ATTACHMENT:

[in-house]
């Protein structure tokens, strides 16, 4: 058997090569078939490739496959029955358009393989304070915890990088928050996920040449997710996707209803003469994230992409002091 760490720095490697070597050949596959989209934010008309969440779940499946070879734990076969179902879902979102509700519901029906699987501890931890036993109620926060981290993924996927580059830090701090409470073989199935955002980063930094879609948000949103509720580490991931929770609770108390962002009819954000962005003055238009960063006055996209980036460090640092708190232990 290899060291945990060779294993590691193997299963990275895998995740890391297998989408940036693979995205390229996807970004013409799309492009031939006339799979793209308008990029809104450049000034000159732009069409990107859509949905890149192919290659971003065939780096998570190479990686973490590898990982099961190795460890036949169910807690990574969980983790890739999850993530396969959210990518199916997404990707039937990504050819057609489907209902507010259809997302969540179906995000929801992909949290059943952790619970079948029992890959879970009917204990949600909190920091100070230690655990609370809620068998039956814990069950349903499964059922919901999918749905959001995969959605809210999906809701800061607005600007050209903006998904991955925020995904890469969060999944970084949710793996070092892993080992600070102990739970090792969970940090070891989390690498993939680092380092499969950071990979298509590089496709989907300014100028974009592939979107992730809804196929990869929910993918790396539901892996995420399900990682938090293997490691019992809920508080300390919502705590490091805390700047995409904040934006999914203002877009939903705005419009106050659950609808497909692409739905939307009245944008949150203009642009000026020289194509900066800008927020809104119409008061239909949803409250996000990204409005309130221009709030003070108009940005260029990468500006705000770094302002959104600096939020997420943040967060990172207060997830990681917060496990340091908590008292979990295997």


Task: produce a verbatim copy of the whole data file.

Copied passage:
[in-house]
């Protein structure tokens, strides 16, 4: 058997090569078939490739496959029955358009393989304070915890990088928050996920040449997710996707209803003469994230992409002091 760490720095490697070597050949596959989209934010008309969440779940499946070879734990076969179902879902979102509700519901029906699987501890931890036993109620926060981290993924996927580059830090701090409470073989199935955002980063930094879609948000949103509720580490991931929770609770108390962002009819954000962005003055238009960063006055996209980036460090640092708190232990 290899060291945990060779294993590691193997299963990275895998995740890391297998989408940036693979995205390229996807970004013409799309492009031939006339799979793209308008990029809104450049000034000159732009069409990107859509949905890149192919290659971003065939780096998570190479990686973490590898990982099961190795460890036949169910807690990574969980983790890739999850993530396969959210990518199916997404990707039937990504050819057609489907209902507010259809997302969540179906995000929801992909949290059943952790619970079948029992890959879970009917204990949600909190920091100070230690655990609370809620068998039956814990069950349903499964059922919901999918749905959001995969959605809210999906809701800061607005600007050209903006998904991955925020995904890469969060999944970084949710793996070092892993080992600070102990739970090792969970940090070891989390690498993939680092380092499969950071990979298509590089496709989907300014100028974009592939979107992730809804196929990869929910993918790396539901892996995420399900990682938090293997490691019992809920508080300390919502705590490091805390700047995409904040934006999914203002877009939903705005419009106050659950609808497909692409739905939307009245944008949150203009642009000026020289194509900066800008927020809104119409008061239909949803409250996000990204409005309130221009709030003070108009940005260029990468500006705000770094302002959104600096939020997420943040967060990172207060997830990681917060496990340091908590008292979990295997």